“The current crop of youth leadership must inspire hope and behave beyond reproach. The stereotype of goon leadership and deceit must come to an end,” they added.
Advocate of the High Court
Mr Osoro, who was recently admitted to the bar as an advocate of the High Court, is an orphan and claims to have been a street boy at one time during his teenage years.
He says he grew up in various homes belonging to his relatives and attended different schools as his hosts changed.
“I was introduced to politics by former Budalangi MP Ababu Namwamba, former Molo MP Jacob Macharia and former Vihiga governor Moses Akaranga,” he recalled Wednesday.
The lawmaker first attempted entry into Parliament by contesting the Embakasi South seat in Nairobi in 2013 but lost. He then returned to his rural constituency of South Mugirango, where he tried his luck on a KNC ticket and won in the 2017 General Election.
The support he received from his party leader and former South Mugirango MP Manson Nyamweya boosted his campaigns.
The politician appears to flip-flop on his political choices.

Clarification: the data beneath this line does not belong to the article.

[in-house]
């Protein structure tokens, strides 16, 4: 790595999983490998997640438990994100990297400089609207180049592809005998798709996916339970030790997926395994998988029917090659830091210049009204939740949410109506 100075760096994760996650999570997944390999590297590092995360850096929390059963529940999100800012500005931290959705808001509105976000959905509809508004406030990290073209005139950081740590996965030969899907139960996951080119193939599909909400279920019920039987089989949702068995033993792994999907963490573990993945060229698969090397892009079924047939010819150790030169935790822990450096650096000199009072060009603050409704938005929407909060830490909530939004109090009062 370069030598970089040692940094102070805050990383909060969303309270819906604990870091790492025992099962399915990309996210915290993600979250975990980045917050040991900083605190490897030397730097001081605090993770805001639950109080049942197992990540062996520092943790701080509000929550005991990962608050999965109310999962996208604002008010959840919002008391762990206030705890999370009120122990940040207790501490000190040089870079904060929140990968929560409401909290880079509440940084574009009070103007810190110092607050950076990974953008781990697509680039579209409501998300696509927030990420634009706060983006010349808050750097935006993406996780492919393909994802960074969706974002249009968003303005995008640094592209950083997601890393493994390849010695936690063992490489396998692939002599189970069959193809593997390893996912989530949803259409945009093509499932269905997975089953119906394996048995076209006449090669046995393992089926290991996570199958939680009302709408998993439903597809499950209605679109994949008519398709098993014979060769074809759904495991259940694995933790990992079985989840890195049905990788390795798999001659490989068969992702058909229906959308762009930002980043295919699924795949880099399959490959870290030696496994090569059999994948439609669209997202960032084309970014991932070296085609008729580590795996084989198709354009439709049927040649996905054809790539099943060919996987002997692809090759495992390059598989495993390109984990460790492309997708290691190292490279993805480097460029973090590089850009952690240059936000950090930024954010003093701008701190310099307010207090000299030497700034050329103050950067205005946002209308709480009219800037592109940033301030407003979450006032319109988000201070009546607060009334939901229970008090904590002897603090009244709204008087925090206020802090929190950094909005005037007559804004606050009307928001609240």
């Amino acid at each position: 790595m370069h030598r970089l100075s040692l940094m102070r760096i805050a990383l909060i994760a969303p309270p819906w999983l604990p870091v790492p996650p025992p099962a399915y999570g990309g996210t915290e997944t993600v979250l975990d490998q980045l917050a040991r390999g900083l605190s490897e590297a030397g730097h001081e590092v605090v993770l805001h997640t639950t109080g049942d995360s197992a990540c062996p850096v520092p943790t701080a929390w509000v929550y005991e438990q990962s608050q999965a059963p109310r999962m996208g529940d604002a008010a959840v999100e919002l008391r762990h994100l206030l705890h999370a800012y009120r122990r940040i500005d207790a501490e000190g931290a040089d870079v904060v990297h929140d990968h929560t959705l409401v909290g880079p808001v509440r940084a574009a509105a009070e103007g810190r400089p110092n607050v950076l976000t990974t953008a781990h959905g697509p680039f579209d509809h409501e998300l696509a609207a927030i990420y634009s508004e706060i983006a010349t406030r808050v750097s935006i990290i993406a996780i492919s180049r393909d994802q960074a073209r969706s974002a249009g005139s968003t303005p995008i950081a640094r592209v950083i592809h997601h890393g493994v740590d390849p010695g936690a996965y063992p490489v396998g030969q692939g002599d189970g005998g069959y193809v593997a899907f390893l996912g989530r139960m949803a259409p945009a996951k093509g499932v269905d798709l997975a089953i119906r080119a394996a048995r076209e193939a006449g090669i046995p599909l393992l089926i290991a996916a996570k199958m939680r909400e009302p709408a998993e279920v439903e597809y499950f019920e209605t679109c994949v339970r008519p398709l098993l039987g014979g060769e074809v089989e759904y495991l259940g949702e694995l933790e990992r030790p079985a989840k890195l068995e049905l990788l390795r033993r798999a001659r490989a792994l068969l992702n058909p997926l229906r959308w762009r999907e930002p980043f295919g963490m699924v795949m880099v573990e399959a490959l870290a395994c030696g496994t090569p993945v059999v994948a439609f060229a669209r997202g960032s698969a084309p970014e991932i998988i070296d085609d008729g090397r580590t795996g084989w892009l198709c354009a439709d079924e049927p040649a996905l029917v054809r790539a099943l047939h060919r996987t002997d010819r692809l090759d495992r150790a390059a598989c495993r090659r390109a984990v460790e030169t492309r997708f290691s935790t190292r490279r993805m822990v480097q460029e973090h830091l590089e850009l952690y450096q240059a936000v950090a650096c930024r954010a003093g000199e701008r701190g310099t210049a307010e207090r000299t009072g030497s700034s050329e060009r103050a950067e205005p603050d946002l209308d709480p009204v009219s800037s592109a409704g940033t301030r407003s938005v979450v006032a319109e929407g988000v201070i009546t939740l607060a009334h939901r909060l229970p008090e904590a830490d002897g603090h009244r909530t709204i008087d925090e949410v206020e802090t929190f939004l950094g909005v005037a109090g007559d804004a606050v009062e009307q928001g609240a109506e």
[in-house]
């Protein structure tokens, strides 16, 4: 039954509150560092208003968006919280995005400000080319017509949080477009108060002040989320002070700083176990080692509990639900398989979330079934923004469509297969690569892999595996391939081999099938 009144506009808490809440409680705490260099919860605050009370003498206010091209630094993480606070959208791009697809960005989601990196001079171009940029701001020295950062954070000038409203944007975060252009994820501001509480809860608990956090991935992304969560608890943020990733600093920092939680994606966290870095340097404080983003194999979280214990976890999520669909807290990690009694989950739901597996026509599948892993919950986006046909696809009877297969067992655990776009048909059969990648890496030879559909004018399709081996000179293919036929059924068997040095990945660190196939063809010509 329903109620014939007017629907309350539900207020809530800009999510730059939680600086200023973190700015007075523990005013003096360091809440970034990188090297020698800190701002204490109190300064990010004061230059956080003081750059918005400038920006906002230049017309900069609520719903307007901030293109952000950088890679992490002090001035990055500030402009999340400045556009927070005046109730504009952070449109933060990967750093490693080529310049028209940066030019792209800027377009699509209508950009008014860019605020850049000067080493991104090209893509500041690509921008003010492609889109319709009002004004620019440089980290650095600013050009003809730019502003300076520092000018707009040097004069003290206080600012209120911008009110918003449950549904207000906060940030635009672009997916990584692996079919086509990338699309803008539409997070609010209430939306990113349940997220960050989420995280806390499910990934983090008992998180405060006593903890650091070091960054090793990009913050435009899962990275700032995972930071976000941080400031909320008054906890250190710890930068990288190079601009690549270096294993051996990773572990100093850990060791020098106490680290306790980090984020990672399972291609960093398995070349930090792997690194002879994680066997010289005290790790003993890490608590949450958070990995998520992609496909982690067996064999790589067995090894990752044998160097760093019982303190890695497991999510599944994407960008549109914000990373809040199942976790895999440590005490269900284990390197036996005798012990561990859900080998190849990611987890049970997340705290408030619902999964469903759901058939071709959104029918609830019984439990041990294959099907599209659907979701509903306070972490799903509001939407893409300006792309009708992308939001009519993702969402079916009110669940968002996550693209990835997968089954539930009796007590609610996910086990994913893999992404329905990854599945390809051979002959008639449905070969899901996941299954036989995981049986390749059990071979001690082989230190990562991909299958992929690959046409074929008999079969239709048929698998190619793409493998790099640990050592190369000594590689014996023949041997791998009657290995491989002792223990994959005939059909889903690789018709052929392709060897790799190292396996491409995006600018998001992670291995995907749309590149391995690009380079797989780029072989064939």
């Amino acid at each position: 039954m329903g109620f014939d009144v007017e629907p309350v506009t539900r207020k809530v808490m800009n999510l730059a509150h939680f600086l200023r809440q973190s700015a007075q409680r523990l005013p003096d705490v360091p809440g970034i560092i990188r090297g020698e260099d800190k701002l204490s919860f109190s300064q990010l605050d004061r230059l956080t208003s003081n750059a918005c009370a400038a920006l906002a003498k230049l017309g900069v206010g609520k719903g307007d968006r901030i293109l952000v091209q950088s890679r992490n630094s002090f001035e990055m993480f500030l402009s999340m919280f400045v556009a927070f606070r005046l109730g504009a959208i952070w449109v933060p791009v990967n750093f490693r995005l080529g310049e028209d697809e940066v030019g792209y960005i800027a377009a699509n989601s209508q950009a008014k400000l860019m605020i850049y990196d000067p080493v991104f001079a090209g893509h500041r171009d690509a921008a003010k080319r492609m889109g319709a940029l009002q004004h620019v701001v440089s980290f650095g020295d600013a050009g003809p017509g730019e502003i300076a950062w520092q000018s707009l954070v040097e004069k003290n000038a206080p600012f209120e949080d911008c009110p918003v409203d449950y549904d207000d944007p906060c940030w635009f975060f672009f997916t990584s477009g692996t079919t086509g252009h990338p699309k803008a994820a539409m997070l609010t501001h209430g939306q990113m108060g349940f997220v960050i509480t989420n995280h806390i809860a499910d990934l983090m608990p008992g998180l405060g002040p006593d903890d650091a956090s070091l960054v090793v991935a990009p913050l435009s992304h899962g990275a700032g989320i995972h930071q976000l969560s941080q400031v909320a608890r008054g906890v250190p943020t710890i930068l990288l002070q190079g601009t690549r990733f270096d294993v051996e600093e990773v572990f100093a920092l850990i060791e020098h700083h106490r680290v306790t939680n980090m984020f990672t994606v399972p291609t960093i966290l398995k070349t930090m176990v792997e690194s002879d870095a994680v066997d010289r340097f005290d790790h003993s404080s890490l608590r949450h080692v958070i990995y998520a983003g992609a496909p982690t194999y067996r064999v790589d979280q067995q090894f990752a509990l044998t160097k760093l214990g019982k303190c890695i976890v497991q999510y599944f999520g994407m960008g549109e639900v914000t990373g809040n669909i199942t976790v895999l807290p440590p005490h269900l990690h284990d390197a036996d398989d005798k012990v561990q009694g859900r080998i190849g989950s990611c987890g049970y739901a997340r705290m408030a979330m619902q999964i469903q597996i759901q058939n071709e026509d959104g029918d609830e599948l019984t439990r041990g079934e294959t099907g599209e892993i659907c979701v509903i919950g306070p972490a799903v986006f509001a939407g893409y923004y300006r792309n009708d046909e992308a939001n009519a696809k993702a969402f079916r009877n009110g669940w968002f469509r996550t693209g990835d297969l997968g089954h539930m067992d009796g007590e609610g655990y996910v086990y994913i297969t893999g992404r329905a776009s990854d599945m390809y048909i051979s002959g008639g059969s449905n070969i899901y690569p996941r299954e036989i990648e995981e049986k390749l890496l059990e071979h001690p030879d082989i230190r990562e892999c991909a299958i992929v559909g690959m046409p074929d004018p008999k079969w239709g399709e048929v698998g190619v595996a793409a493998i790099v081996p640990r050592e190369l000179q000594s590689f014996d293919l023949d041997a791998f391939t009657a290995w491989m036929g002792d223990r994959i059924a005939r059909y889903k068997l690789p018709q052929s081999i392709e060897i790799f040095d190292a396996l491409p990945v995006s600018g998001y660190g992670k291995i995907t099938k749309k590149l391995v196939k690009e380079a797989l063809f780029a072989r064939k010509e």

In 2018, Mr Osoro denied courting the ruling Jubilee party, saying he was firmly in Nasa. KNC is a member party of the Nasa coalition.
In the same year, he worked closely with Interior Cabinet Secretary Fred Matiang’i and always attended his functions, especially those held in his South Mugirango backyard.
He, on several occasions, told DP Ruto publicly to consider having Dr Matiang’i as his deputy come 2022.
“You have the blessings of the Abagusii community if only you work with Dr Matiang’i,” he said in one of the functions attended by the Interior CS whom he was fronting for the presidency.
But two years later, he has turned into Dr Matiang’i’s biggest critic, and uses every opportunity he gets to address a gathering to dress down the CS.
The MP was recently required by his party, KNC, to show cause why he should not face disciplinary action for openly courting the Jubilee faction allied to DP Ruto.